Negotiation is a subtle art in real estate, but skilled negotiators can usually find some common ground that satisfies all parties. On the other hand, using the wrong negotiation tactics can sink a deal pretty quickly. Here are some negotiation tactics buyers (and real estate professionals) should avoid:
  1. Lowball offers: Going far below market value when you make an offer damages your credibility as a buyer and can be insulting to the seller. The seller has a range in mind that they’ll accept, and if you’re not even approaching the low end of that range, they won’t even consider the offer.
  2. Incremental negotiations: Don’t continue to go back to the seller with small increases in your offer ($1,000 or less). The constant back-and-forth can grow tiresome and lead the seller to consider other opportunities.
  3. “Take it or leave it”: Try not to draw a line in the sand with your initial offer. The seller can get defensive and consider other offers if you immediately show that you’re unwilling to budge. Even if it’s true, don’t make a show of it.
  4. Nitpicking after inspection: Obviously if inspection reveals a major issue, it should be factored into the final sale price. But insisting on a lower price for every minor repair can put negotiations in a stalemate.
  5. Asking for more, more, more: Some buyers will request that the sellers throw in add-ons like furniture or appliances that weren’t included in the listing. Try to avoid giving the seller a reason to build up resentment and think that you’re being greedy.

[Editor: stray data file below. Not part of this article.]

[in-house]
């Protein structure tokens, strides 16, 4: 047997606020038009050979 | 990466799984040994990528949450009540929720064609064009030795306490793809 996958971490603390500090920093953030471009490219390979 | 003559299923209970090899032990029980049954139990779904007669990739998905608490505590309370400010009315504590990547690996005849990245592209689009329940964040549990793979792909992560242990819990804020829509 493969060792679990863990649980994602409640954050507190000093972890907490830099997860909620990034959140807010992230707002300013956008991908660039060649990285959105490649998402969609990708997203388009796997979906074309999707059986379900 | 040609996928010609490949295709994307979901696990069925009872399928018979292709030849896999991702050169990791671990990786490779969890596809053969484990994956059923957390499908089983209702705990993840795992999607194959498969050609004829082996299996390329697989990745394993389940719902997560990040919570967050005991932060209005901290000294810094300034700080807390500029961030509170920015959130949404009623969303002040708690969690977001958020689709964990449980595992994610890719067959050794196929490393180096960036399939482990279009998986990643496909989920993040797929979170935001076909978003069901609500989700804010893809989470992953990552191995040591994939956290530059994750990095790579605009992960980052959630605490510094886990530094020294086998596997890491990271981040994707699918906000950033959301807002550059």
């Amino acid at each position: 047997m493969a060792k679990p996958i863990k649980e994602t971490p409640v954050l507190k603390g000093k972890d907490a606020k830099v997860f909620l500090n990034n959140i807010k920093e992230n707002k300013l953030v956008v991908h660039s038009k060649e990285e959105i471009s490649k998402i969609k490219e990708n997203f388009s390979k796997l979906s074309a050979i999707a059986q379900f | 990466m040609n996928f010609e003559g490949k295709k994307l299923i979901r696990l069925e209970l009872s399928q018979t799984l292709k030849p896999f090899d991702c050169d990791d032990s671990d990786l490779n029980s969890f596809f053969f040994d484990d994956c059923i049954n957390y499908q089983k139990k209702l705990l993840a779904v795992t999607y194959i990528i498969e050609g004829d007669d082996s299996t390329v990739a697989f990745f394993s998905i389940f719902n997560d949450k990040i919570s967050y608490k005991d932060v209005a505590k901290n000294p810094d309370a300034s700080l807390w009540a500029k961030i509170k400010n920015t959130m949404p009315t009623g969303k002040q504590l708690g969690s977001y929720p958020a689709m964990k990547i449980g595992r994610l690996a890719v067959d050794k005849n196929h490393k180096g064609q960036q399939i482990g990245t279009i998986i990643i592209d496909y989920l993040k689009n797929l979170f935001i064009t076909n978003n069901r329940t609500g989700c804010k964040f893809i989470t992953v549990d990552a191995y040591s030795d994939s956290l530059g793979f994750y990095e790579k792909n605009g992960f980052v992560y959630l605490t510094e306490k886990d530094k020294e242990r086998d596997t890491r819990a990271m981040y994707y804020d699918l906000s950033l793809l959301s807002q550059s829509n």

How is a Fico Score Calculated

How Is A Fico Score Calculated?

FICO factors in 5 things in the algorithm to produce a score based on those accounts. See below.


1. 35% Payment history-are bills paid on time? Collections reporting?
(If you have a late reporting on an account, call and request a “goodwill removal” of the late and if a collection is reporting in the last 24 months, call and request them to delete it, if you agree to pay it or provide documentation you don’t owe it. Get it in writing. Record your call.)


2. 30% Credit Utilization -the amount reported once a month by credit cards as a balance versus the limit on the card. (Keep the balance between 5-19% of the limit for optimal results.)

3. 15% Length of history-takes into account the date opened for all accounts open or closed but with a balance. (That’s why when you close an account you opened in 1953 and have used in the last 24 months, your credit score drops! You just lost all that time since it was opened.)


4. 10% Account diversity- do you have a mix of revolving accounts, installment accounts, auto and/or mortgage? (Just remember you want 2-3 revolving accounts because that is used in 30% of the score algorithm. Revolving are credit cards. Installment loans have a set payment every month for a specific term. Mortgages and Auto are other types of accounts factored in.)

5. 10% New accounts or Inquiries.-don’t apply for new accounts unless you are sure you will be approved and make sure to check your report on www.annualcreditreport.com to make sure the inquiries were approved by you.


Remember this and you will always know the rules of the game!